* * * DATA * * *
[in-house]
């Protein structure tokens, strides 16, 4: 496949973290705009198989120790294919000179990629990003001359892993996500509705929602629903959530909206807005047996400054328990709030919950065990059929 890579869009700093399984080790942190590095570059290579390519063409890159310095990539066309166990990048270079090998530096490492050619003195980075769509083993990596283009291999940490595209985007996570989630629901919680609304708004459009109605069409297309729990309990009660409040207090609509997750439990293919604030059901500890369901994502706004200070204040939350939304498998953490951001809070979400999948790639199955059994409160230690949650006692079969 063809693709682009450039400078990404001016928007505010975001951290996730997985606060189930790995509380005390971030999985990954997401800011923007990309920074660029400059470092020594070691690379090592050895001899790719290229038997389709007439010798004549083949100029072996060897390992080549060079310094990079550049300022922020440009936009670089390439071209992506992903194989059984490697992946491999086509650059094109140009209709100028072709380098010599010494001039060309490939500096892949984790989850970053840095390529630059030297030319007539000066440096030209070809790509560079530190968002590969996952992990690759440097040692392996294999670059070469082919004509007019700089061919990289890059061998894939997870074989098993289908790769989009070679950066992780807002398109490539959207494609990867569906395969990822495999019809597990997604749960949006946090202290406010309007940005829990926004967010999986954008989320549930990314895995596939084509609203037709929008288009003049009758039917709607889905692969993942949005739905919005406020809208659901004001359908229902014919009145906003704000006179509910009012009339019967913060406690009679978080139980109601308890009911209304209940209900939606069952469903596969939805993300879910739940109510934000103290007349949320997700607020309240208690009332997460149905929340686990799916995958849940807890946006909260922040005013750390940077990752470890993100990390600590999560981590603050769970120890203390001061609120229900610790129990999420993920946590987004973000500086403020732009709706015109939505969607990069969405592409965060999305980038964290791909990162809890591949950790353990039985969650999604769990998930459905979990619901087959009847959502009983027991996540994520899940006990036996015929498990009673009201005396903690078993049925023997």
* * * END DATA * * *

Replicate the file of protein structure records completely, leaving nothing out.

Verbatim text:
[in-house]
């Protein structure tokens, strides 16, 4: 496949973290705009198989120790294919000179990629990003001359892993996500509705929602629903959530909206807005047996400054328990709030919950065990059929 890579869009700093399984080790942190590095570059290579390519063409890159310095990539066309166990990048270079090998530096490492050619003195980075769509083993990596283009291999940490595209985007996570989630629901919680609304708004459009109605069409297309729990309990009660409040207090609509997750439990293919604030059901500890369901994502706004200070204040939350939304498998953490951001809070979400999948790639199955059994409160230690949650006692079969 063809693709682009450039400078990404001016928007505010975001951290996730997985606060189930790995509380005390971030999985990954997401800011923007990309920074660029400059470092020594070691690379090592050895001899790719290229038997389709007439010798004549083949100029072996060897390992080549060079310094990079550049300022922020440009936009670089390439071209992506992903194989059984490697992946491999086509650059094109140009209709100028072709380098010599010494001039060309490939500096892949984790989850970053840095390529630059030297030319007539000066440096030209070809790509560079530190968002590969996952992990690759440097040692392996294999670059070469082919004509007019700089061919990289890059061998894939997870074989098993289908790769989009070679950066992780807002398109490539959207494609990867569906395969990822495999019809597990997604749960949006946090202290406010309007940005829990926004967010999986954008989320549930990314895995596939084509609203037709929008288009003049009758039917709607889905692969993942949005739905919005406020809208659901004001359908229902014919009145906003704000006179509910009012009339019967913060406690009679978080139980109601308890009911209304209940209900939606069952469903596969939805993300879910739940109510934000103290007349949320997700607020309240208690009332997460149905929340686990799916995958849940807890946006909260922040005013750390940077990752470890993100990390600590999560981590603050769970120890203390001061609120229900610790129990999420993920946590987004973000500086403020732009709706015109939505969607990069969405592409965060999305980038964290791909990162809890591949950790353990039985969650999604769990998930459905979990619901087959009847959502009983027991996540994520899940006990036996015929498990009673009201005396903690078993049925023997």